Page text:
Mediation is generally conducted with a single mediator, this mediator does not judge the case or make decisions, but simply acts as the communicator between two or more parties. The mediator's goal is to help facilitate discussion between the separate parties and attorneys in order to hopefully reach a resolution and resolve a dispute.
Paul G. Minoletti provides mediation services in San Mateo, CA and the surrounding areas, in an effort to reach a mutual agreement between separate parties and attorneys in an effort to avoid the time and coast of court. In the state of California, it is required that almost all lawsuits be mediated or arbitrated prior to the court allowing a trial. With the assistance of Paul G. Minoletti's mediation services, you could potentially remove the need for a court docket and avoid a trial, creating a more efficient and cost effective solution.
Litigation is generally something people seek to avoid. It's expensive, time consuming, emotionally draining and unpredictable -- until a judge or jury decides the case, you can never be certain of the outcome. Because litigation is so inefficient for most of us, alternative dispute resolution, such as arbitration and mediation, has become increasingly popular. But before moving forward with possible alternative dispute resolutions, you should first know the difference between arbitration and mediation.
Arbitration and mediation are similar in that they are alternatives to traditional litigation, and sometimes they are used in conjunction with litigation (opposing parties may first try to negotiate, and if that fails, move forward to trial). Both arbitration and mediation employ a neutral third party to oversee the process, usually a retired judge or experienced attorney. It is common to employ mediation as a non-binding process and arbitration as a binding process. In simpler terms, binding arbitration replaces the trial process with the arbitration process.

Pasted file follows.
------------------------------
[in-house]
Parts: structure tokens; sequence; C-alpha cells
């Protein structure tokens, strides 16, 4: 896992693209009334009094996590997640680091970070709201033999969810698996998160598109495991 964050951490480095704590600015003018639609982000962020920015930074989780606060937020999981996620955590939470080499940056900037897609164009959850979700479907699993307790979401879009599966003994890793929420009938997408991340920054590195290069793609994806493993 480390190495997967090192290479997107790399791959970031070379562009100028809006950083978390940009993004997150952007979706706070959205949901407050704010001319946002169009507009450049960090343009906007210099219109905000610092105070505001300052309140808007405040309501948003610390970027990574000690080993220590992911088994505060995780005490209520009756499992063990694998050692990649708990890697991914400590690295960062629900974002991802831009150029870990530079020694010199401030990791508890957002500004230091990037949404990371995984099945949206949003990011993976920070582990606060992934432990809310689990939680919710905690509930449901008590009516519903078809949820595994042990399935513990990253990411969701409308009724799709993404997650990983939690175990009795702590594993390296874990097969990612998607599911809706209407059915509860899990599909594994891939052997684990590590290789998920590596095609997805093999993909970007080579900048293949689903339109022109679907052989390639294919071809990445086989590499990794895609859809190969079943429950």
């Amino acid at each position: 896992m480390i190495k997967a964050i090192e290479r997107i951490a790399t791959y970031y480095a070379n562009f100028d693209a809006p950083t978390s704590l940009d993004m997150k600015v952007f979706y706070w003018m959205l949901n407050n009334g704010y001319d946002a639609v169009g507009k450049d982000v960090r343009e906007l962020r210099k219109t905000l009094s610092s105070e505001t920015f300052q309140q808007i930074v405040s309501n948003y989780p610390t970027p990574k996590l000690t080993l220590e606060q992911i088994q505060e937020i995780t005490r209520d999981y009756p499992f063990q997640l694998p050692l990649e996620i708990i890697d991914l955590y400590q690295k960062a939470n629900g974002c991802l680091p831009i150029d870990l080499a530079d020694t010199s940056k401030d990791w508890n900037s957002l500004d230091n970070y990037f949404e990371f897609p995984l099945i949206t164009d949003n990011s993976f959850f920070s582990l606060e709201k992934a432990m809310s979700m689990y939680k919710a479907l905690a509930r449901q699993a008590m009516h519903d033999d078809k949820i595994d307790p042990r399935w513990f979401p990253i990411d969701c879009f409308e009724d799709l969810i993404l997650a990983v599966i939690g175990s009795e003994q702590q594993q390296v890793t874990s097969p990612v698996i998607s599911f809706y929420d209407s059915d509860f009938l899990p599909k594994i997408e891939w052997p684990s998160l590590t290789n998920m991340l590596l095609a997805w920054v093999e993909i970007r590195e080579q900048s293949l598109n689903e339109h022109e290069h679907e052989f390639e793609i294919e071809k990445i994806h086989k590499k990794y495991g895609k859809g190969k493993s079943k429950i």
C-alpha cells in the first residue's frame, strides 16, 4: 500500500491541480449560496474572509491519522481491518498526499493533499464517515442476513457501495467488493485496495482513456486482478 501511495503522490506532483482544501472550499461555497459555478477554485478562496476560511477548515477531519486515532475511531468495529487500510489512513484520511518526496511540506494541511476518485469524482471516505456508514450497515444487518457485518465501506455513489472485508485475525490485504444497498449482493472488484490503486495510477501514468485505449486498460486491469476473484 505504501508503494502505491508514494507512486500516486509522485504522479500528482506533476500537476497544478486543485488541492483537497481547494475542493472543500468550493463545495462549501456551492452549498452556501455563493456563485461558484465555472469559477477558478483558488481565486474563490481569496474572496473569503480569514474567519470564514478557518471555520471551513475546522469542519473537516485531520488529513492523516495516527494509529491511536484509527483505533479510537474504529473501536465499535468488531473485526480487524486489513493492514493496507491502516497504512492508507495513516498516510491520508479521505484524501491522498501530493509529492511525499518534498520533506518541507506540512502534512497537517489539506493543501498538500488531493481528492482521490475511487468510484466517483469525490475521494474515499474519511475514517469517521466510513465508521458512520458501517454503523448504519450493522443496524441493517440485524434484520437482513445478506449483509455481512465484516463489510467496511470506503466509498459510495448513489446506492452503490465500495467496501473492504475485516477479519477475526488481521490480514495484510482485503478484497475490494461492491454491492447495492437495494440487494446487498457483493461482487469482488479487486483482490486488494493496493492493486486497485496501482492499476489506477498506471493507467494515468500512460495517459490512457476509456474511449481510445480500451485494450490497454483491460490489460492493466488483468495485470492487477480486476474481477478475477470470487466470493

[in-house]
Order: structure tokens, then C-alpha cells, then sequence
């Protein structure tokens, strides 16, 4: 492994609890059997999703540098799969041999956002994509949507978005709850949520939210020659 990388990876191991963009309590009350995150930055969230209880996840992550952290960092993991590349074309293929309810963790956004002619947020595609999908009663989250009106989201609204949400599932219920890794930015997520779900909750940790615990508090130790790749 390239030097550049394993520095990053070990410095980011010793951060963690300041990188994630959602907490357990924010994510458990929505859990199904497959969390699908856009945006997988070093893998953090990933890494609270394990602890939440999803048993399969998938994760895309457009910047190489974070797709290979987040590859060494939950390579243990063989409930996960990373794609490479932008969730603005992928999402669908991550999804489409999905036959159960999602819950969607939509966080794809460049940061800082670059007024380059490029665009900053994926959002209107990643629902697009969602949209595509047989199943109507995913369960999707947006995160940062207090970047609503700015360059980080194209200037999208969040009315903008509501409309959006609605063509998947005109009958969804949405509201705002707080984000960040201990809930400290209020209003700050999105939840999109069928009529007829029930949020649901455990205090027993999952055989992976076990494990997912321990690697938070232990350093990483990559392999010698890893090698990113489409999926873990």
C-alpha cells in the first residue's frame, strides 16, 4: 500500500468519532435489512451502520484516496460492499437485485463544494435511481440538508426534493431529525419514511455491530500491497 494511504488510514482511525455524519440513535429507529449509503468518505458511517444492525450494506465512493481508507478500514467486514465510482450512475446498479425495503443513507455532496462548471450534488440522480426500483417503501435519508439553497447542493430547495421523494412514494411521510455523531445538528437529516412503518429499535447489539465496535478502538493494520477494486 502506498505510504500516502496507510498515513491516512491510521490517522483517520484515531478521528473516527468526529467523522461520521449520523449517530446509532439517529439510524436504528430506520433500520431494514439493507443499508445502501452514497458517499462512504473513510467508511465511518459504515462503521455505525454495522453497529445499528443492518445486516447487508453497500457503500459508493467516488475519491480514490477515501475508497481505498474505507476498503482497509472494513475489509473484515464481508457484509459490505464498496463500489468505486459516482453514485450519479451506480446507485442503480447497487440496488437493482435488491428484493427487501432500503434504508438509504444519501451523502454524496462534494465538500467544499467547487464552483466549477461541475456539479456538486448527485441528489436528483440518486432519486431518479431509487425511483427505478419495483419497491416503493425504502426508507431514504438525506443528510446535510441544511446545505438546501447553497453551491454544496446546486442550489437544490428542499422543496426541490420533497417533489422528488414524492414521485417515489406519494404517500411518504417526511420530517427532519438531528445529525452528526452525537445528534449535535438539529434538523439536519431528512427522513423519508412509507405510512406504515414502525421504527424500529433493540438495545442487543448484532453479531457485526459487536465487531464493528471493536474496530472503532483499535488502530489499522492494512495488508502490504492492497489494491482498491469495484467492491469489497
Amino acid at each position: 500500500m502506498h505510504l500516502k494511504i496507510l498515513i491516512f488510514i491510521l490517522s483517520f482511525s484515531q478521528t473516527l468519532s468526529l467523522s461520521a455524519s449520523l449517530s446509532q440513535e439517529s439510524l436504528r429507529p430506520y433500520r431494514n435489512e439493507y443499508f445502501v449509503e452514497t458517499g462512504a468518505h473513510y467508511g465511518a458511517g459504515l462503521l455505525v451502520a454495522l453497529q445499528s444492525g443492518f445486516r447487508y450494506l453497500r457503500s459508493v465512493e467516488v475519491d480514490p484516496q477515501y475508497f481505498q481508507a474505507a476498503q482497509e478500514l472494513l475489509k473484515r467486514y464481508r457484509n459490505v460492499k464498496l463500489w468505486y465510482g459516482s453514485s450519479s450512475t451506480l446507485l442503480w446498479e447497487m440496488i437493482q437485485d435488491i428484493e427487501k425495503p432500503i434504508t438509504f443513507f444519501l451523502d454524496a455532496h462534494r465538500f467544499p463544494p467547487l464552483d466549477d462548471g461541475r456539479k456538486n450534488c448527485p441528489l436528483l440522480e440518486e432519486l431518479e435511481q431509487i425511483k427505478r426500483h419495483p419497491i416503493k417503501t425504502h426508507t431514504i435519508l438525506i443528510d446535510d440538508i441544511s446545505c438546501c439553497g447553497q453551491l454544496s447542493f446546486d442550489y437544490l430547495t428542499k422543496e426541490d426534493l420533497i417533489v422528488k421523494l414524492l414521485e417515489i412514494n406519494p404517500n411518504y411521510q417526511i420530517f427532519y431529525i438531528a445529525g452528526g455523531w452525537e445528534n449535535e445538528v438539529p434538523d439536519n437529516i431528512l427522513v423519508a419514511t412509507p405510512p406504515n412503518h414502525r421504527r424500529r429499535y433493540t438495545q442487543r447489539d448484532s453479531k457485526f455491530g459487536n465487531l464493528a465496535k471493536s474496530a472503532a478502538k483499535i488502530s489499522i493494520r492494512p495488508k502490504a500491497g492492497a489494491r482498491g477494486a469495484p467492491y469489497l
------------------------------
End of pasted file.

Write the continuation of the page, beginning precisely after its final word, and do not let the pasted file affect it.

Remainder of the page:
Arbitration is sometimes conducted with a panel of multiple arbitrators who take on a role like that of a judge, make decisions about evidence and give written opinions (which can be binding or non-binding). Arbitration is generally conducted with one arbitrator agreed upon by the parties, or if no agreement can be made, appointed by a judge.
Mediation, on the other hand, is generally conducted with a single mediator who does not judge the case or make decisions but simply helps to facilitate discussion, by meeting separately with the parties and attorneys with the goal of eventual resolution of the dispute.
Mediation has enjoyed increasing popularity as an important part of the litigation process. For example, here in California, almost all lawsuits are required to be mediated or arbitrated (non-binding) before a court will allow them to be put on the trial calendar. The reasoning behind this requirement is that mediation has proven effective in reducing court dockets and trials, and offers a more efficient, cost-effective option to litigation.